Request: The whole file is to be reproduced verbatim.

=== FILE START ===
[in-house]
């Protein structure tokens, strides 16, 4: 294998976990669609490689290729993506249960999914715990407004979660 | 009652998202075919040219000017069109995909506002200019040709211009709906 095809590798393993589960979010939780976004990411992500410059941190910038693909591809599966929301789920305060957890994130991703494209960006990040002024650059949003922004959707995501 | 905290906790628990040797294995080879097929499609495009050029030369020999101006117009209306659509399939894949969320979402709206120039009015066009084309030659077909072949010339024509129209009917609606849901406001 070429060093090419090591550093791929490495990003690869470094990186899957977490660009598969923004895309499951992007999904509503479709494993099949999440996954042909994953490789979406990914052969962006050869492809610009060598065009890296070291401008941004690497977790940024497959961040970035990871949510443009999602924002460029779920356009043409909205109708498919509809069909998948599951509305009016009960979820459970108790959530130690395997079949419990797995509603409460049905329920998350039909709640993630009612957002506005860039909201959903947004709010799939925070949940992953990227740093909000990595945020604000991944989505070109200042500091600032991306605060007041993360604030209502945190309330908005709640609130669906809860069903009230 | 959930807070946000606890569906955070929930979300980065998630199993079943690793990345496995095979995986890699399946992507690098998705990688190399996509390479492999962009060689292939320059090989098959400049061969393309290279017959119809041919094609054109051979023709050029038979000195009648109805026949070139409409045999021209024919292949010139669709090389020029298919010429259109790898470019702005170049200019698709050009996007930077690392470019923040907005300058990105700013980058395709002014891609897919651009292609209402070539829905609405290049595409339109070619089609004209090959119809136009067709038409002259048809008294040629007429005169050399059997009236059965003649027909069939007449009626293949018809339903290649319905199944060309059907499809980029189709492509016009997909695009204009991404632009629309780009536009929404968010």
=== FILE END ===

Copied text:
[in-house]
């Protein structure tokens, strides 16, 4: 294998976990669609490689290729993506249960999914715990407004979660 | 009652998202075919040219000017069109995909506002200019040709211009709906 095809590798393993589960979010939780976004990411992500410059941190910038693909591809599966929301789920305060957890994130991703494209960006990040002024650059949003922004959707995501 | 905290906790628990040797294995080879097929499609495009050029030369020999101006117009209306659509399939894949969320979402709206120039009015066009084309030659077909072949010339024509129209009917609606849901406001 070429060093090419090591550093791929490495990003690869470094990186899957977490660009598969923004895309499951992007999904509503479709494993099949999440996954042909994953490789979406990914052969962006050869492809610009060598065009890296070291401008941004690497977790940024497959961040970035990871949510443009999602924002460029779920356009043409909205109708498919509809069909998948599951509305009016009960979820459970108790959530130690395997079949419990797995509603409460049905329920998350039909709640993630009612957002506005860039909201959903947004709010799939925070949940992953990227740093909000990595945020604000991944989505070109200042500091600032991306605060007041993360604030209502945190309330908005709640609130669906809860069903009230 | 959930807070946000606890569906955070929930979300980065998630199993079943690793990345496995095979995986890699399946992507690098998705990688190399996509390479492999962009060689292939320059090989098959400049061969393309290279017959119809041919094609054109051979023709050029038979000195009648109805026949070139409409045999021209024919292949010139669709090389020029298919010429259109790898470019702005170049200019698709050009996007930077690392470019923040907005300058990105700013980058395709002014891609897919651009292609209402070539829905609405290049595409339109070619089609004209090959119809136009067709038409002259048809008294040629007429005169050399059997009236059965003649027909069939007449009626293949018809339903290649319905199944060309059907499809980029189709492509016009997909695009204009991404632009629309780009536009929404968010």